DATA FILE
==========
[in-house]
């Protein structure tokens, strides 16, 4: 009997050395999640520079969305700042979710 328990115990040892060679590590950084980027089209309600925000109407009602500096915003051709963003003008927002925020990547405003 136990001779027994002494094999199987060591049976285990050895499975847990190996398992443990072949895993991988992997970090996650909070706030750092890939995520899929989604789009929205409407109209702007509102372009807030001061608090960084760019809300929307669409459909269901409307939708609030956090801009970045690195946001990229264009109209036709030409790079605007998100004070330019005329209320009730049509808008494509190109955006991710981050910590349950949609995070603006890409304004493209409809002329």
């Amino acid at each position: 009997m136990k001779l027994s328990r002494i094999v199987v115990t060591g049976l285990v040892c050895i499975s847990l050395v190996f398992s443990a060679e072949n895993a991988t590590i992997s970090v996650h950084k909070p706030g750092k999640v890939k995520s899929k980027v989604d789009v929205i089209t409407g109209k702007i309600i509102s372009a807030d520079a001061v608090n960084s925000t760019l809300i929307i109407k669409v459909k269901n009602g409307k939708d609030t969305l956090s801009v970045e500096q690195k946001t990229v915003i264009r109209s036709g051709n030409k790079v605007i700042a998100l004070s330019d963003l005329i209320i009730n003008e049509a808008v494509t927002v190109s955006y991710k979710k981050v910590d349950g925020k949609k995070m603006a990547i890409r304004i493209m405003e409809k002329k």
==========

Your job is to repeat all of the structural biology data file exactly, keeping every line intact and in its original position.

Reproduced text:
[in-house]
């Protein structure tokens, strides 16, 4: 009997050395999640520079969305700042979710 328990115990040892060679590590950084980027089209309600925000109407009602500096915003051709963003003008927002925020990547405003 136990001779027994002494094999199987060591049976285990050895499975847990190996398992443990072949895993991988992997970090996650909070706030750092890939995520899929989604789009929205409407109209702007509102372009807030001061608090960084760019809300929307669409459909269901409307939708609030956090801009970045690195946001990229264009109209036709030409790079605007998100004070330019005329209320009730049509808008494509190109955006991710981050910590349950949609995070603006890409304004493209409809002329």
């Amino acid at each position: 009997m136990k001779l027994s328990r002494i094999v199987v115990t060591g049976l285990v040892c050895i499975s847990l050395v190996f398992s443990a060679e072949n895993a991988t590590i992997s970090v996650h950084k909070p706030g750092k999640v890939k995520s899929k980027v989604d789009v929205i089209t409407g109209k702007i309600i509102s372009a807030d520079a001061v608090n960084s925000t760019l809300i929307i109407k669409v459909k269901n009602g409307k939708d609030t969305l956090s801009v970045e500096q690195k946001t990229v915003i264009r109209s036709g051709n030409k790079v605007i700042a998100l004070s330019d963003l005329i209320i009730n003008e049509a808008v494509t927002v190109s955006y991710k979710k981050v910590d349950g925020k949609k995070m603006a990547i890409r304004i493209m405003e409809k002329k």